Antelope are not a cladistic or taxonomically defined group.
The term is used to describe all members of the family Bovidae that do not fall under the category of sheep, cattle, or goats.
The 91 species, most of which are native to Africa, occur in about 30 genera.
The classification of tribes or subfamilies within Bovidae is still a matter of debate, with several alternative systems proposed.
Antelope are ruminants, so have well-developed molar teeth, which grind cud (food balls stored in the stomach) into a pulp for further digestion.
They have no upper incisors, but rather a hard upper gum pad, against which their lower incisors bite to tear grass stems and leaves.
An antelope is a member of a number of even-toed ungulate species indigenous to various regions in Africa and Eurasia.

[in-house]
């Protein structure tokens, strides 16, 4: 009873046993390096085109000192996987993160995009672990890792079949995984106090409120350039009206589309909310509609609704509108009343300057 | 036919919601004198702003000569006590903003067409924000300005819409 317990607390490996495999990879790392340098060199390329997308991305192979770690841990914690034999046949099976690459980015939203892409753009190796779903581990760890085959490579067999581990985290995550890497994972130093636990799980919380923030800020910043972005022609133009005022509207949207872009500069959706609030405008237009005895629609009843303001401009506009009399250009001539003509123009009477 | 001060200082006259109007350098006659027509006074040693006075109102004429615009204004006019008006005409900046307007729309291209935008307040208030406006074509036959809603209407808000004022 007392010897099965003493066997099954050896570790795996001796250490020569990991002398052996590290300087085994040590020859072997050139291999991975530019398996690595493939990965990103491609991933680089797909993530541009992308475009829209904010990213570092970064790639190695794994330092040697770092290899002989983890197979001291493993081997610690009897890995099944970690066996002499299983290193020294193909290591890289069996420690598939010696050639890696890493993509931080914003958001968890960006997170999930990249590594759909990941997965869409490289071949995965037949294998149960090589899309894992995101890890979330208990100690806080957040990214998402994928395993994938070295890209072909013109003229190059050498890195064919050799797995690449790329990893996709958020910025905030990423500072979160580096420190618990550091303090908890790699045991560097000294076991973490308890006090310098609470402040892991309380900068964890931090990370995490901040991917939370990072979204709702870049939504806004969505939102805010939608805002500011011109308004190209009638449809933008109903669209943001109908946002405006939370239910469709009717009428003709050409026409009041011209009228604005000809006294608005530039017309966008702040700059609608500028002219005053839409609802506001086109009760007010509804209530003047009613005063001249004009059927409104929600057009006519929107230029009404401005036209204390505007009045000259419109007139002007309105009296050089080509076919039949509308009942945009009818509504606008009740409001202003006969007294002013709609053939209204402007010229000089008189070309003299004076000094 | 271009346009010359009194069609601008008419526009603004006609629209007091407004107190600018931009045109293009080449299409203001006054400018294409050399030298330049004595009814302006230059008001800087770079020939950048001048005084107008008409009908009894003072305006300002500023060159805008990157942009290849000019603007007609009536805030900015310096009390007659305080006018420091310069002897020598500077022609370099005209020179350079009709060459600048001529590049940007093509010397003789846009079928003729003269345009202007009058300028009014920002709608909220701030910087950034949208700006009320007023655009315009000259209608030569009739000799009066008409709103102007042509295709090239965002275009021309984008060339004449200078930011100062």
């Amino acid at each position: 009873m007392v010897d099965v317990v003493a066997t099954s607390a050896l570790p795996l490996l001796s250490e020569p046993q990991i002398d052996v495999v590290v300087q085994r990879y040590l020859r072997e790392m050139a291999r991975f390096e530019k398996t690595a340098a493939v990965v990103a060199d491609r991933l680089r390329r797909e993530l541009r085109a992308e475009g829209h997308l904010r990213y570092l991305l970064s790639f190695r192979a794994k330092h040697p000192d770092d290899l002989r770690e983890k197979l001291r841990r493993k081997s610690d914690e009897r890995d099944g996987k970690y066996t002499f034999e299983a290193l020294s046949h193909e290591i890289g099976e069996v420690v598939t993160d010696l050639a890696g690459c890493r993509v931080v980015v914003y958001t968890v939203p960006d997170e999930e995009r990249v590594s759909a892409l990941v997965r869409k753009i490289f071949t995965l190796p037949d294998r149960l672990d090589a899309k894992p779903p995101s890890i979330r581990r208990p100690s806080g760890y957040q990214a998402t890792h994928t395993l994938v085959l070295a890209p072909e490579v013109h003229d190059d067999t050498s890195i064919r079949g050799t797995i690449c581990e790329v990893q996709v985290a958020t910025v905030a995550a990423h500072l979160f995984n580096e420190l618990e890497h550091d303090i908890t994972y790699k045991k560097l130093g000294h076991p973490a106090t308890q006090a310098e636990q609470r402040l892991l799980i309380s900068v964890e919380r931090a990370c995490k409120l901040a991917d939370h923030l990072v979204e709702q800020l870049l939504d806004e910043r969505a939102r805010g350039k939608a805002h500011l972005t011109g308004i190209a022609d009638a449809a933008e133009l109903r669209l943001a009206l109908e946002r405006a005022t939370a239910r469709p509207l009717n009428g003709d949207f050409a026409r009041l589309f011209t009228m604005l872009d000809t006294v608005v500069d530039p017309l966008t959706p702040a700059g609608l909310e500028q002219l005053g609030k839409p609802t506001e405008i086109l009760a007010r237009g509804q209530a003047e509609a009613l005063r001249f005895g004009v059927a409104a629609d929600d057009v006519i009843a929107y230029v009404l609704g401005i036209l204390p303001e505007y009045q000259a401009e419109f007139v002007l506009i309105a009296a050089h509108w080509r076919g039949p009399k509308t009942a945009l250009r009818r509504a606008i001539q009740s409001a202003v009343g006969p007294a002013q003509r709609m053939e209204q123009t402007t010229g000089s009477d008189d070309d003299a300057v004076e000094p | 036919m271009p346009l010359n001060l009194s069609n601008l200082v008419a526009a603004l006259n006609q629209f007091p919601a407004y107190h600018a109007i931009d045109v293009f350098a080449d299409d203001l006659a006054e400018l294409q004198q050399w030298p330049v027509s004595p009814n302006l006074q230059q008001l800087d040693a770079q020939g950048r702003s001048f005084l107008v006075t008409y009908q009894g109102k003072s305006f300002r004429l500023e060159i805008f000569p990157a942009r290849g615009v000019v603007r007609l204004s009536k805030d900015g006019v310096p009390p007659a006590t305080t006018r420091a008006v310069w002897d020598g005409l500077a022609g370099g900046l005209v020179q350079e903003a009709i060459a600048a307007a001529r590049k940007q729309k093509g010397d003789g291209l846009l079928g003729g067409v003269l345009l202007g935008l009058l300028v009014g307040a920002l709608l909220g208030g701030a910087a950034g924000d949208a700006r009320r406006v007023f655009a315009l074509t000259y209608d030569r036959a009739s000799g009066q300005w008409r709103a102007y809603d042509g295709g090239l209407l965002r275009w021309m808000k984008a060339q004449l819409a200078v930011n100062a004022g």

Antelopes comprise a wastebasket taxon (miscellaneous group) within the family Bovidae, encompassing those Old World species that are not cattle, sheep, buffalo, bison, or goats; even so, antelope are generally more deer-like than other bovids. The English word "antelope" first appeared in 1417 and is derived from the Old French antelop, itself derived from Medieval Latin ant(h)alopus, which in turn comes from the Byzantine Greek word anthólops, first attested in Eustathius of Antioch (circa 336), according to whom it was a fabulous animal "haunting the banks of the Euphrates, very savage, hard to catch and having long, saw-like horns capable of cutting down trees".With some species possessing spectacular leaping and evasive skills, individuals may escape.Texas in particular has many game ranches, as well as habitats and climates, that are very hospitable to African and Asian plains antelope species. However, many species are more secluded, such as the forest antelope, as well as the extreme cold-living saiga, the desert-adapted Arabian oryx, the rocky koppie-living klipspringer, and semiaquatic sitatunga.Usually, all species of the Alcelaphinae, Antilopinae, Hippotraginae, Reduncinae, Cephalophinae, many Bovinae, the grey rhebok, and the impala are called antelopes.No antelope species is native to Australasia or Antarctica, nor do any extant species occur in the Americas, though the nominate saiga subspecies occurred in North America during the Pleistocene.India is home to the nilgai, chinkara, blackbuck, Tibetan antelope, and four-horned antelope, while Russia and Central Asia have the Tibetan antelope, and saiga.